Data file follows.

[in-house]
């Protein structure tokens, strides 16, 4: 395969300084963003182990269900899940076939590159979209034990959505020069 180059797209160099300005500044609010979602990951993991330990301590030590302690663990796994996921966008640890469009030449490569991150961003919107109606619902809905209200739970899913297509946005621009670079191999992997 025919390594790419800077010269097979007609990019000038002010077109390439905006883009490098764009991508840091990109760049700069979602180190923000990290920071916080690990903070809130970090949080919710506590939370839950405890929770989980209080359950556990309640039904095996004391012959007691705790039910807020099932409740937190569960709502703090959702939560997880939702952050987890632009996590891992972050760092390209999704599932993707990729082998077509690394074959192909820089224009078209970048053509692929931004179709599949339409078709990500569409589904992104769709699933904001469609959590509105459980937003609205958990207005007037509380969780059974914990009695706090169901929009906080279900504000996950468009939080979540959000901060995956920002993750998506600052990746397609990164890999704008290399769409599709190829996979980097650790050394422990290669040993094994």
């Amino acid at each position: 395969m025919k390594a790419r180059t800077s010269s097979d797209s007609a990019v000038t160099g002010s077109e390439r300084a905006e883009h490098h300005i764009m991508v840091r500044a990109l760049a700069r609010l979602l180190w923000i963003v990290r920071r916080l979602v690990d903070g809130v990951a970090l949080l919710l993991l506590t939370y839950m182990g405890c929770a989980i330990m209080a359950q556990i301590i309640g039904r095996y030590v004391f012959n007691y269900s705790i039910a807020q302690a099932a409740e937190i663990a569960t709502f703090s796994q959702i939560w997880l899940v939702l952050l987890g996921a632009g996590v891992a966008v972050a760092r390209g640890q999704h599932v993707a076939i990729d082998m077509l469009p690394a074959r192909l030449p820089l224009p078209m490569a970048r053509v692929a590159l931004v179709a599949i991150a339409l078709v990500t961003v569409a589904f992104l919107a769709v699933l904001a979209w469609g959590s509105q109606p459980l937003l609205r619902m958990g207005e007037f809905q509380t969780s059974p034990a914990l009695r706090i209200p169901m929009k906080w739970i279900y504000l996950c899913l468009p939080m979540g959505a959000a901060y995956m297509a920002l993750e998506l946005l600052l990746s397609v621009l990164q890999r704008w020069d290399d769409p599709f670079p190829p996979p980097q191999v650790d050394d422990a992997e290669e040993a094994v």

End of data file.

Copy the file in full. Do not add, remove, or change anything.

[in-house]
């Protein structure tokens, strides 16, 4: 395969300084963003182990269900899940076939590159979209034990959505020069 180059797209160099300005500044609010979602990951993991330990301590030590302690663990796994996921966008640890469009030449490569991150961003919107109606619902809905209200739970899913297509946005621009670079191999992997 025919390594790419800077010269097979007609990019000038002010077109390439905006883009490098764009991508840091990109760049700069979602180190923000990290920071916080690990903070809130970090949080919710506590939370839950405890929770989980209080359950556990309640039904095996004391012959007691705790039910807020099932409740937190569960709502703090959702939560997880939702952050987890632009996590891992972050760092390209999704599932993707990729082998077509690394074959192909820089224009078209970048053509692929931004179709599949339409078709990500569409589904992104769709699933904001469609959590509105459980937003609205958990207005007037509380969780059974914990009695706090169901929009906080279900504000996950468009939080979540959000901060995956920002993750998506600052990746397609990164890999704008290399769409599709190829996979980097650790050394422990290669040993094994």
């Amino acid at each position: 395969m025919k390594a790419r180059t800077s010269s097979d797209s007609a990019v000038t160099g002010s077109e390439r300084a905006e883009h490098h300005i764009m991508v840091r500044a990109l760049a700069r609010l979602l180190w923000i963003v990290r920071r916080l979602v690990d903070g809130v990951a970090l949080l919710l993991l506590t939370y839950m182990g405890c929770a989980i330990m209080a359950q556990i301590i309640g039904r095996y030590v004391f012959n007691y269900s705790i039910a807020q302690a099932a409740e937190i663990a569960t709502f703090s796994q959702i939560w997880l899940v939702l952050l987890g996921a632009g996590v891992a966008v972050a760092r390209g640890q999704h599932v993707a076939i990729d082998m077509l469009p690394a074959r192909l030449p820089l224009p078209m490569a970048r053509v692929a590159l931004v179709a599949i991150a339409l078709v990500t961003v569409a589904f992104l919107a769709v699933l904001a979209w469609g959590s509105q109606p459980l937003l609205r619902m958990g207005e007037f809905q509380t969780s059974p034990a914990l009695r706090i209200p169901m929009k906080w739970i279900y504000l996950c899913l468009p939080m979540g959505a959000a901060y995956m297509a920002l993750e998506l946005l600052l990746s397609v621009l990164q890999r704008w020069d290399d769409p599709f670079p190829p996979p980097q191999v650790d050394d422990a992997e290669e040993a094994v």